Karen Hunger Parshall’s *The New Era in American Mathematics, 1920 – 1950* (hereafter *New Era*) is, as its back-cover asserts, “A meticulously researched history on the development of American mathematics in the three decades following World War I.” It therefore begs to be reviewed by someone closely familiar with the many people, institutions, and topics that dominated mathematics during this time period. That reviewer is not me. In fact, probably not many people besides the author fit such a description, and her ability to produce such a work is the result of having actively and deeply researched this and related topics over the span of a forty-year career. So I’ll survey *New Era* instead as someone with a garden-variety knowledge of graduate-level topics in algebra, analysis, topology, and foundations, and with a broad interest in the history of mathematics.

Parshall’s 1994 book, *The Emergence of the American Mathematical Research Community, 1876 – 1900: J. J. Sylvester, Felix Klein, and E. H. Moore*, coauthored with David Rowe, focused mainly on the last quarter of the nineteenth century when American mathematics took shape as a distinguishable entity. Its sequel, which New Era can be considered to be, picks up the narrative at 1920 and ends at 1950. As Parshall explains, “the years from 1900 to 1920 [were] … a period of consolidation and growth, [while] … those from 1920 to 1950 were distinct from it in representing a “new era” in which the American mathematical research community emerged as a world player on the international stage.” (xxi) While there is not just one event or mathematical development that marks this period as a “new era,” several institutional and socio-political factors in play tend to make it such.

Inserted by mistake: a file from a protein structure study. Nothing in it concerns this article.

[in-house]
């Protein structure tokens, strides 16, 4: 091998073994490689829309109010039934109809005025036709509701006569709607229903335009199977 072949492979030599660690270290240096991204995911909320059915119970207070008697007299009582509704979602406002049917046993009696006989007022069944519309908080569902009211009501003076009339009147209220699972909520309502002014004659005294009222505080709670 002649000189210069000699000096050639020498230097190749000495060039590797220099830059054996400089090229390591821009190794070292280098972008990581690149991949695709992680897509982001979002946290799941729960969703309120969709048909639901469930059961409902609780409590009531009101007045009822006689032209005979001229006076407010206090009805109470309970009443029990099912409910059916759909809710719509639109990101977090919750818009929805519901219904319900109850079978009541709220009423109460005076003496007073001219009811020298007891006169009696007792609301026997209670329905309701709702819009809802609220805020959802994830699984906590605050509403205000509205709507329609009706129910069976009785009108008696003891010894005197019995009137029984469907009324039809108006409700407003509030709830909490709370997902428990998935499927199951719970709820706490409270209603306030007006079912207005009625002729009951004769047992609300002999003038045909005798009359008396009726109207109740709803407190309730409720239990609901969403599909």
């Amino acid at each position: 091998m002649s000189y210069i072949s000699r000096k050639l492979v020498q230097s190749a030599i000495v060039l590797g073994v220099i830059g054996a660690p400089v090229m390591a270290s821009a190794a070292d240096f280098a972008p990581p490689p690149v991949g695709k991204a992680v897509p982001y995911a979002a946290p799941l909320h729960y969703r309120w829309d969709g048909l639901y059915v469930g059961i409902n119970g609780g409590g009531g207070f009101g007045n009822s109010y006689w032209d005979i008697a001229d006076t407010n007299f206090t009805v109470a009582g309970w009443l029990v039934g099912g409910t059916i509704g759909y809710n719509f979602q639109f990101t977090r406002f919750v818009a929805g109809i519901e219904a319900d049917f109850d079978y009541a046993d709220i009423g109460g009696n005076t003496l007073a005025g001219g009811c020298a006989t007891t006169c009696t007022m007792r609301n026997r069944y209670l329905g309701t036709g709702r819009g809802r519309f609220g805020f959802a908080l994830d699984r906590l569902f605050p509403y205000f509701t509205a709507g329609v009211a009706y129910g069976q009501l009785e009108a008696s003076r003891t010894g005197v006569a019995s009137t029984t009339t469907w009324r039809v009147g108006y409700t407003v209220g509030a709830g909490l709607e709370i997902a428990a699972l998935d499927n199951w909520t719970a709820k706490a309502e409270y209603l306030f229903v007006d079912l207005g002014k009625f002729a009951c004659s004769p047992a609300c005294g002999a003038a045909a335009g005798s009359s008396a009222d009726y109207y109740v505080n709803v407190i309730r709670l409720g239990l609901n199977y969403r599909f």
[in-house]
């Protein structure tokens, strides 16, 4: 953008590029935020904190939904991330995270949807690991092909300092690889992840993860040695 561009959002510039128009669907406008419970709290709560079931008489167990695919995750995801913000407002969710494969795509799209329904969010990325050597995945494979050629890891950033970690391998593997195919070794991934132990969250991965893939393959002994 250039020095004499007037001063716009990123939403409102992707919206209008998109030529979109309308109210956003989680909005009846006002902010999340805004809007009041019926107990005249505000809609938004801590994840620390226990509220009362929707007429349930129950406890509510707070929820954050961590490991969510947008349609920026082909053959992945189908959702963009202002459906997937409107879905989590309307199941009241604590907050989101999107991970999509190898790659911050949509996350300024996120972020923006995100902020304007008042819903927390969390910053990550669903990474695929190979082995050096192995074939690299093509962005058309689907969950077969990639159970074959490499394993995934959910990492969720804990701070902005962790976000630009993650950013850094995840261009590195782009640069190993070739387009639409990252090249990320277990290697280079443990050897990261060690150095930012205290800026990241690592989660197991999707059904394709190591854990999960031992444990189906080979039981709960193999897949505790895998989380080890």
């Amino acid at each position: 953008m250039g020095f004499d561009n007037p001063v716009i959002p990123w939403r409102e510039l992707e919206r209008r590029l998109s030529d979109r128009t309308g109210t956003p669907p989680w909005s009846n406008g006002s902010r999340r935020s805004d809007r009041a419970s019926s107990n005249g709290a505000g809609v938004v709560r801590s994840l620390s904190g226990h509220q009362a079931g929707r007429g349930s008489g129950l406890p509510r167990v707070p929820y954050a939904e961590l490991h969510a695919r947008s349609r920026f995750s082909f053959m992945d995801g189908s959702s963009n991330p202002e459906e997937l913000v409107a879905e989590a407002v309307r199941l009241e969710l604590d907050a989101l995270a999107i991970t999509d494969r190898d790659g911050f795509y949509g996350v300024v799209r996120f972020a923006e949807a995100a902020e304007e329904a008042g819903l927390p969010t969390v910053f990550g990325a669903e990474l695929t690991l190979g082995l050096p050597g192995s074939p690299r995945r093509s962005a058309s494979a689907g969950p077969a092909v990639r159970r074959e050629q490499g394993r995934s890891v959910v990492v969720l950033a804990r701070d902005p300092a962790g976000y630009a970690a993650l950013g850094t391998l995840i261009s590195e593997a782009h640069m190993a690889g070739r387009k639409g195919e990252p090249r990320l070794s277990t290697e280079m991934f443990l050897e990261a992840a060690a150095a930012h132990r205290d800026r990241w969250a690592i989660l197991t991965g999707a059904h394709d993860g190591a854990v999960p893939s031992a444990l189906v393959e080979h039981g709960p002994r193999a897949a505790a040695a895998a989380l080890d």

The three decades following the end of World War I, corresponding roughly to the book’s three parts, were years in which the maturing American mathematical research community encountered a number of significant societal challenges—the residual impact of the great war, a depression caused by the stock market crash of 1929, the rise of nationalistic forces in Europe in the 1930s, and the conflict of the second world war from 1939 to 1945. Addressing these trends and assorted professional matters with initiative and resolve, American mathematicians evolved into a vigorous community that came to be recognized as first rank. Membership in the AMS grew significantly, along with expanding support for its publications; original research progressed in various areas and was becoming increasingly expected as a primary qualification by university mathematics departments of its professors; students no longer flocked to Europe for graduate study but found strong home-grown programs for attaining a doctorate; and outside funding became available for underwriting basic mathematical research—from the Rockefeller Foundation in the 1920s, but by 1950 from the Office of Naval Research and the National Science Foundation. While Parshall’s earlier work conjectured that the arrival and assimilation of European émigrés was instrumental in American mathematics achieving world leadership, *New Era* argues that this had been mostly accomplished by time that influx occurred, due to the coordinated efforts and achievements of American mathematicians themselves. By 1950 it was therefore appropriate that the U. S. mathematical community would host the post-war International Congress of Mathematicians with its four conferences in algebra, analysis, topology, and applied mathematics and its seven sections in several other fields.